Google co-founders have been contemplating the acquisition of Twitter for nearly as long as the social site -- launched in July 2008 by co-founders Jack Dorsey, Evan Williams, Biz Stone, and Noah Glass -- has been around.
Now Google's Larry Page and Sergey Brin may get the chance. Bloomberg reports that Alphabet, Google's parent company, has hired Lazard Ltd. to evaluate the deal.
The acquisition would provide a long list of benefits to Google's advertisers that also use Twitter to run campaigns, as well as brands with strong search engine optimization strategies.
While the move doesn't mean a done deal, it's clear the Google co-founders have been contemplating its options, as they have for years.
Rumors of an acquisition began in 2009, but recently resurfaced after being dormant for years. "Twitter hired Goldman Sachs Group Inc. and Allen & Co. to solicit potential buyers after receiving interest from Salesforce, people familiar with the situation have said," reports Bloomberg. The social site has been trying to shape its business model, but its growth has stagnated for more than a year.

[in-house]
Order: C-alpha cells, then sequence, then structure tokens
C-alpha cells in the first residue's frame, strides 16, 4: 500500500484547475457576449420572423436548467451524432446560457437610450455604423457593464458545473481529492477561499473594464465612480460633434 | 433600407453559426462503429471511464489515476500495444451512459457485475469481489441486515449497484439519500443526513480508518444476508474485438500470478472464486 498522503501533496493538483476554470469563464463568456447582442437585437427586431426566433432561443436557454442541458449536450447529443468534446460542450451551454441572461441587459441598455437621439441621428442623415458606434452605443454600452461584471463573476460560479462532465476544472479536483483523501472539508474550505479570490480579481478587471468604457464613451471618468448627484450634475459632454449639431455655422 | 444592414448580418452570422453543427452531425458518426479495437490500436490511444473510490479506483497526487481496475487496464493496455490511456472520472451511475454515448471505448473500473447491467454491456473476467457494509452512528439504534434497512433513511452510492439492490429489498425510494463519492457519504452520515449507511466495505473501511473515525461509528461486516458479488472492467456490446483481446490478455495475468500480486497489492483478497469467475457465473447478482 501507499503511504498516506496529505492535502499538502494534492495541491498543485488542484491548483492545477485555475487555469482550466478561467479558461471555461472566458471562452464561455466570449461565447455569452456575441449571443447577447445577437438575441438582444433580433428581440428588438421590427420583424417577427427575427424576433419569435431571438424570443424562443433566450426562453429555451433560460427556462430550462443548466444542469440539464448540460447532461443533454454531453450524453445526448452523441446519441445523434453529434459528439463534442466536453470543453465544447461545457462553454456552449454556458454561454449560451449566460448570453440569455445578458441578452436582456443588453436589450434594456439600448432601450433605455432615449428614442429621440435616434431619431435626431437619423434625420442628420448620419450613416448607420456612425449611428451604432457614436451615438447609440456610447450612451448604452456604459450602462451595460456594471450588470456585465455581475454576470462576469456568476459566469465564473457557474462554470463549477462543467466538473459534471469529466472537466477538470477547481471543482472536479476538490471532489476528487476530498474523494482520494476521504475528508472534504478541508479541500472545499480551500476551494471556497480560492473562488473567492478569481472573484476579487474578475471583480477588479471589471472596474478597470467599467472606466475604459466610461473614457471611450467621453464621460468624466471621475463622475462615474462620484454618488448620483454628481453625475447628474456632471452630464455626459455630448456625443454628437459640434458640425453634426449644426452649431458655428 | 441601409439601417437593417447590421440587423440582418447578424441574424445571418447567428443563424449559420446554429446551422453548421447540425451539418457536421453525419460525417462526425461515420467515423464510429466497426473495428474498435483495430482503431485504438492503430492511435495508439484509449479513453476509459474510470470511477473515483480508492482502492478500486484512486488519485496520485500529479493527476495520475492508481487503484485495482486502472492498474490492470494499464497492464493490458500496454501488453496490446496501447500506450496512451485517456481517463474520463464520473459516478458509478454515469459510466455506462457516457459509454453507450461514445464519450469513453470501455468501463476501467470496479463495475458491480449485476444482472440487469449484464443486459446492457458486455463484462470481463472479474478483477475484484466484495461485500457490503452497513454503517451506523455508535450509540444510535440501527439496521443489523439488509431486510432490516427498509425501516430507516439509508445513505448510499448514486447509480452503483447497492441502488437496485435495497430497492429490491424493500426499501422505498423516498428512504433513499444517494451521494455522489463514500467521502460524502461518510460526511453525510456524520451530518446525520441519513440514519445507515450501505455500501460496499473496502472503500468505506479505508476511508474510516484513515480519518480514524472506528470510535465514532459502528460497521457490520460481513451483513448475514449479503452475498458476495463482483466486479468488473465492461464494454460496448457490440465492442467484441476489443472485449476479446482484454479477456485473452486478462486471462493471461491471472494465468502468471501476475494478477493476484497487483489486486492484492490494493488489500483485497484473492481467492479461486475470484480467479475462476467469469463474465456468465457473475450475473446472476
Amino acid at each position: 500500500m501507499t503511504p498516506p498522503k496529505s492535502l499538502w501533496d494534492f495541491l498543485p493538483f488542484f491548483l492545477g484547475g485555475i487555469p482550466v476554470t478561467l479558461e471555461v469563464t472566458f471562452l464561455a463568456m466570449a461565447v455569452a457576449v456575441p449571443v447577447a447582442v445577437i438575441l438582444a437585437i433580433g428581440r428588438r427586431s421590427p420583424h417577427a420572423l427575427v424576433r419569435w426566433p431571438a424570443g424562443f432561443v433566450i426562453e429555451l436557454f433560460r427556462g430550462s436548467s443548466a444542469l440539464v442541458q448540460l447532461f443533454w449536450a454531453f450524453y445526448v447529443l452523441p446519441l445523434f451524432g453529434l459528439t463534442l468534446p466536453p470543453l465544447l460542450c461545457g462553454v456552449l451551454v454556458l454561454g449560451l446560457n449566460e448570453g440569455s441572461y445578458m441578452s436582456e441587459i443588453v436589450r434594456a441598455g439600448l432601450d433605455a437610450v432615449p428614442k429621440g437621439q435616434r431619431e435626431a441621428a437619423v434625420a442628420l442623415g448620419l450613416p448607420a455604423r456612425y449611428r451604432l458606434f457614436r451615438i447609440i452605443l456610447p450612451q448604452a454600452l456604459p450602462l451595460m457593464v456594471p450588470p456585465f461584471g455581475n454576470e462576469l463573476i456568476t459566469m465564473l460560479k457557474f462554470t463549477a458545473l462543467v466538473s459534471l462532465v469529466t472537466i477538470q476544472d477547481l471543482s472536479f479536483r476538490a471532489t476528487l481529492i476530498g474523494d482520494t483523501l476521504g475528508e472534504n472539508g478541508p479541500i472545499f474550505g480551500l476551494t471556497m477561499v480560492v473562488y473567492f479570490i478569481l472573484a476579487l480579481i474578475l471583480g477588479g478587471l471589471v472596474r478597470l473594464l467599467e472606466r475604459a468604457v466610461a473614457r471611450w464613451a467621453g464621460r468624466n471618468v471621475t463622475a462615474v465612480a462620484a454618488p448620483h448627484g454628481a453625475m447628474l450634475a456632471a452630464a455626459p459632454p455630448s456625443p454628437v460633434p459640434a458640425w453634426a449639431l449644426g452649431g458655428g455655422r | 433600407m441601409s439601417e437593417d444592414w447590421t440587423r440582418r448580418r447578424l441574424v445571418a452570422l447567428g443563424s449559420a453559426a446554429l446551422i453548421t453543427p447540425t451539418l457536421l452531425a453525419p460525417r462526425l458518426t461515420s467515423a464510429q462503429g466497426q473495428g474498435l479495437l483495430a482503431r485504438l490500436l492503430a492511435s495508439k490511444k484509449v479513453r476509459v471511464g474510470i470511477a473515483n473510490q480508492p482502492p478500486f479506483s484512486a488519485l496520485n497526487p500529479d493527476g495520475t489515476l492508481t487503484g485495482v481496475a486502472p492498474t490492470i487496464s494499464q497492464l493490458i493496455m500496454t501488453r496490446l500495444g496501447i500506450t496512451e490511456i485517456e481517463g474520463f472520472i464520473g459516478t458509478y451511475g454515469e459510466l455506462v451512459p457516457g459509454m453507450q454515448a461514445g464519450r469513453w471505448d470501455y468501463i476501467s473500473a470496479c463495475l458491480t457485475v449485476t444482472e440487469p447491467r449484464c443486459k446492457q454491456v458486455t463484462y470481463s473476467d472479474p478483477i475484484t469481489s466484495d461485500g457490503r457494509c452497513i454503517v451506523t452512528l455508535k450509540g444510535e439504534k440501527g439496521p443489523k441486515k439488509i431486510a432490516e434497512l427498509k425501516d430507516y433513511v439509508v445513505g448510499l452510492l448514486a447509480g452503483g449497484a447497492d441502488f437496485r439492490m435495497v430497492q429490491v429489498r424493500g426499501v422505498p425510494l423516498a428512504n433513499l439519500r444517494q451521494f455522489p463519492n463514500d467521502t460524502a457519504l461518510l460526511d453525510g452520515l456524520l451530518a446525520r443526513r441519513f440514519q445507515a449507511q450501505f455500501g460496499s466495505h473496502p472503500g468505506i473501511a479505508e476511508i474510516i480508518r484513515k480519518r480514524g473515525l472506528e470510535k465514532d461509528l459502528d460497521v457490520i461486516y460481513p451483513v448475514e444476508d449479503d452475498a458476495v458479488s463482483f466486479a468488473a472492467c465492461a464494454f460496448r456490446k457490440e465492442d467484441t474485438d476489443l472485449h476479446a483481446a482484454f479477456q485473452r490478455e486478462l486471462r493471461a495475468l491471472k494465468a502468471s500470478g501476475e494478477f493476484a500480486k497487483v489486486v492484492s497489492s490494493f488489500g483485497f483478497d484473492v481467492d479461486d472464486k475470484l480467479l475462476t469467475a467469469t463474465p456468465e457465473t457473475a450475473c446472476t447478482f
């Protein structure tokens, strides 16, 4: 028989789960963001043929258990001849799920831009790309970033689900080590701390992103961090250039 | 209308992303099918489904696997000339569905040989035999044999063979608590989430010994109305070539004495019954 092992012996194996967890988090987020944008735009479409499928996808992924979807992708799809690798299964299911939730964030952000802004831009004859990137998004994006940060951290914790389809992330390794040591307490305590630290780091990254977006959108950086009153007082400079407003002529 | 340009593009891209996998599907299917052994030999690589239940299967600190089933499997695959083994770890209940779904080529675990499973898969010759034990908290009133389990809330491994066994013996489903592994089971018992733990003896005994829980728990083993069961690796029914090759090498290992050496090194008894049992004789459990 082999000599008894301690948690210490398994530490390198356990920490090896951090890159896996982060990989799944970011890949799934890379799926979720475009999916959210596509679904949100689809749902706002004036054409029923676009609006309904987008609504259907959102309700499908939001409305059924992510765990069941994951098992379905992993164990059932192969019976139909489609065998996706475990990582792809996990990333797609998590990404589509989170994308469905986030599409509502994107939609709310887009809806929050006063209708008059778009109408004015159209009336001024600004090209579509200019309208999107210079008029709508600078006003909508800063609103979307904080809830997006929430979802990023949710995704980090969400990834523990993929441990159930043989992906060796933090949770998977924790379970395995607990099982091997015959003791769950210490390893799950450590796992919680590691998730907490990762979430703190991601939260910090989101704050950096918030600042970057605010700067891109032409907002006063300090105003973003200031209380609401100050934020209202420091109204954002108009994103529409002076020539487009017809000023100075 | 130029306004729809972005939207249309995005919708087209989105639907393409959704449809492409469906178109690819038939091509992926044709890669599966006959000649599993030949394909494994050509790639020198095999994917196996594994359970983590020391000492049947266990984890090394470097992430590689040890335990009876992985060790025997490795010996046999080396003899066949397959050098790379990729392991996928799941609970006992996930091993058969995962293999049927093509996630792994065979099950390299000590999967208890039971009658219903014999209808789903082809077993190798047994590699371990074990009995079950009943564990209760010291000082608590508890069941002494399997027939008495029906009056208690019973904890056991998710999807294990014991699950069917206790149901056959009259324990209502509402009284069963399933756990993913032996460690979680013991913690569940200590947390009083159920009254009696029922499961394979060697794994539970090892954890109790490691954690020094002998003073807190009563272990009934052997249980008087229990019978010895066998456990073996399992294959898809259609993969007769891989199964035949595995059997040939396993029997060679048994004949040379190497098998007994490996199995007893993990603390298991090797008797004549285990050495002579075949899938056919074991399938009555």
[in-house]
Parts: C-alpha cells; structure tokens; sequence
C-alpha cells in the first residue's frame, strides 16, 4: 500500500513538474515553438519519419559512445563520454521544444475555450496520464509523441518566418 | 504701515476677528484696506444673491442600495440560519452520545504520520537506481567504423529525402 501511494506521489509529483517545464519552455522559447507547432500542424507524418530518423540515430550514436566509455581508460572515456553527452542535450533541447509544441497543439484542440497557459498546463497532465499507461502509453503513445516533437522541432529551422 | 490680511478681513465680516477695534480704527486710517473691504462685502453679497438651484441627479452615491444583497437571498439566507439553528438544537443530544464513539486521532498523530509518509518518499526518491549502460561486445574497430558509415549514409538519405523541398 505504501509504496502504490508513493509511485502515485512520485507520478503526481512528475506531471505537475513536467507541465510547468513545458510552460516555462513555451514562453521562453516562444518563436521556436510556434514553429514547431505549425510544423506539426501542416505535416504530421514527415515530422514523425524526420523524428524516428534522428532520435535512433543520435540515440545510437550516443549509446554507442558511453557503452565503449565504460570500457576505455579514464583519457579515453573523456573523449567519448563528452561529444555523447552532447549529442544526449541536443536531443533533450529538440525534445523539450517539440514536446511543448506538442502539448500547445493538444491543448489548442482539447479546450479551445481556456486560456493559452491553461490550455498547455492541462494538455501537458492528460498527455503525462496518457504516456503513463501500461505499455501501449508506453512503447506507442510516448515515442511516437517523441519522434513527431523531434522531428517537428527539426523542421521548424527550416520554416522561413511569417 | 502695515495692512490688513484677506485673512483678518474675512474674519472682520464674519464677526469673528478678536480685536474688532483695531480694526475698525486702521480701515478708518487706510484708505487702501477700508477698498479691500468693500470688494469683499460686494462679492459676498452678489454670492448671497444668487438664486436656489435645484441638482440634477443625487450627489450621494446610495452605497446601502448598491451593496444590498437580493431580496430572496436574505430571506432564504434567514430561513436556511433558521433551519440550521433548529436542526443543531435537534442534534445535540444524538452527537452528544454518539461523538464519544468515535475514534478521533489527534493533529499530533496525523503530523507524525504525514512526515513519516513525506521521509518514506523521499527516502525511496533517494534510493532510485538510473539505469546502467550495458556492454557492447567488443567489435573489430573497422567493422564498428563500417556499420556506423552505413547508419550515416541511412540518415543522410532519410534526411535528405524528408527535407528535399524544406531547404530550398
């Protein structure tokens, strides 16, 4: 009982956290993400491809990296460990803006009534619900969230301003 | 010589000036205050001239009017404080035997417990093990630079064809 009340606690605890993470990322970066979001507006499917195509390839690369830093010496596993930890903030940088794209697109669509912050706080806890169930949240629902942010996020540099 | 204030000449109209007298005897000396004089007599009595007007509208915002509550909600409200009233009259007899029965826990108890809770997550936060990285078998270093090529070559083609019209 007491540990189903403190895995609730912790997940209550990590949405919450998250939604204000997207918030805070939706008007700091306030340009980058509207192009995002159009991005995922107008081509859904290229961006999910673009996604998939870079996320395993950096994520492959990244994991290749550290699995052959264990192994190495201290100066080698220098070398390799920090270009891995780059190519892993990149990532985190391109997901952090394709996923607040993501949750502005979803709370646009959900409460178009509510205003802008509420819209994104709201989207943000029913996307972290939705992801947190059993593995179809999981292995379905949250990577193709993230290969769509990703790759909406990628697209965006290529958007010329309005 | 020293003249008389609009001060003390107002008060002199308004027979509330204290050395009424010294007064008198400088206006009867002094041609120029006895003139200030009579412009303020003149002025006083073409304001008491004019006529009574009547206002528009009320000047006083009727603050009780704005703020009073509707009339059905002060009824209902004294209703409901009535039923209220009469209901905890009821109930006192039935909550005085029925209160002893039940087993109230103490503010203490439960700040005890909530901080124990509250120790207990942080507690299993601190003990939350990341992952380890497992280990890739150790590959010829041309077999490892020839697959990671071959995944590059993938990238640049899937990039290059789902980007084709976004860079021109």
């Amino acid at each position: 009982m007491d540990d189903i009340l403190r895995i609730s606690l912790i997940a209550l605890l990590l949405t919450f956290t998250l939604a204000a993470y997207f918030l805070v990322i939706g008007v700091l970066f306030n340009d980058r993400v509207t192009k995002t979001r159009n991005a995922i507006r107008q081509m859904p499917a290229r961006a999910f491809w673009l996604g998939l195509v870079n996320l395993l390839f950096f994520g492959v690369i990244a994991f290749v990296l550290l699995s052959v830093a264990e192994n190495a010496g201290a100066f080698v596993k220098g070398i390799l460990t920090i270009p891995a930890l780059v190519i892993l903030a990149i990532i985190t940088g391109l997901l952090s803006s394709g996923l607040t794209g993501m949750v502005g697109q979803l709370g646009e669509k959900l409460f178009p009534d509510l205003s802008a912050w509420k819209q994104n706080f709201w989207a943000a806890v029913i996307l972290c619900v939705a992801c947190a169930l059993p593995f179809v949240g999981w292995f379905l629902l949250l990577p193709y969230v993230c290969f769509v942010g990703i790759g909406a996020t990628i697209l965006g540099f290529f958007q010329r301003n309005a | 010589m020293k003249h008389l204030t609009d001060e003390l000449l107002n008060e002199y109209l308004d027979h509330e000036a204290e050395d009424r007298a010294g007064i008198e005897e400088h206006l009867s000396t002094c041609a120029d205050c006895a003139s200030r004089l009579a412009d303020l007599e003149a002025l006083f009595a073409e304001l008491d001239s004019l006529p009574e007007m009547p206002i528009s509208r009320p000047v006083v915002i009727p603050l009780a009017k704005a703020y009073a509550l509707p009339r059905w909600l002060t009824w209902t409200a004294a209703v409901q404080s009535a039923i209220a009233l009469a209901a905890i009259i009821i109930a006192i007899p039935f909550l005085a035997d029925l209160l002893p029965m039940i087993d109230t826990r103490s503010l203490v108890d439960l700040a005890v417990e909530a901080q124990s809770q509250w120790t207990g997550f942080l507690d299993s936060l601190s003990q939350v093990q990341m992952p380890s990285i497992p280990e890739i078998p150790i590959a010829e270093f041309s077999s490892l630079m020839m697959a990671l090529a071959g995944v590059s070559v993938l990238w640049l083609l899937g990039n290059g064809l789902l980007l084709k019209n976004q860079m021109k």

Google's relationship with Twitter continues to play out like an on-off love affair. The search engine inked a deal with the social site early on and then again in 2015, which provides a means for Google to pull in every real-time Twitter tweet into search engine results.
Social has not been one of Google's strongholds. In 2010, Google launched Buzz, a social networking microblogging site. The site provided a way for users to share photos and videos, messages and links. About a year later, it shuttered the tool.
Next came Google+ in 2011. The advanced HTML5 platform allowed users to drag-and-drop their friends, family, classmates, co-workers and other custom groups into social circles to share content. Video chat came along, too, but the site never really caught on.
"By 2014, Google+ underwent a series of leadership changes, followed by a massive redesign of the service," writes CB Insights in a post published late September 2016, as part of a list noting 23 of the biggest "Google Goofs."
"However, these moves failed to substantially enlarge the user base. Although Google+ is still in operation with an audience of about 111 million active users (compared to Facebook’s reported 1.7 billion monthly users), it’s hardly the first name that comes to mind when mentioning 'top' social networks," per CB Insights.
Twitter may be just what Google needs to finally build out its social strategy. And assistance from a former financial adviser could help.
"Lazard served as the financial adviser for Google’s $625 million takeover of software developer Apigee in September," according to Bloomberg.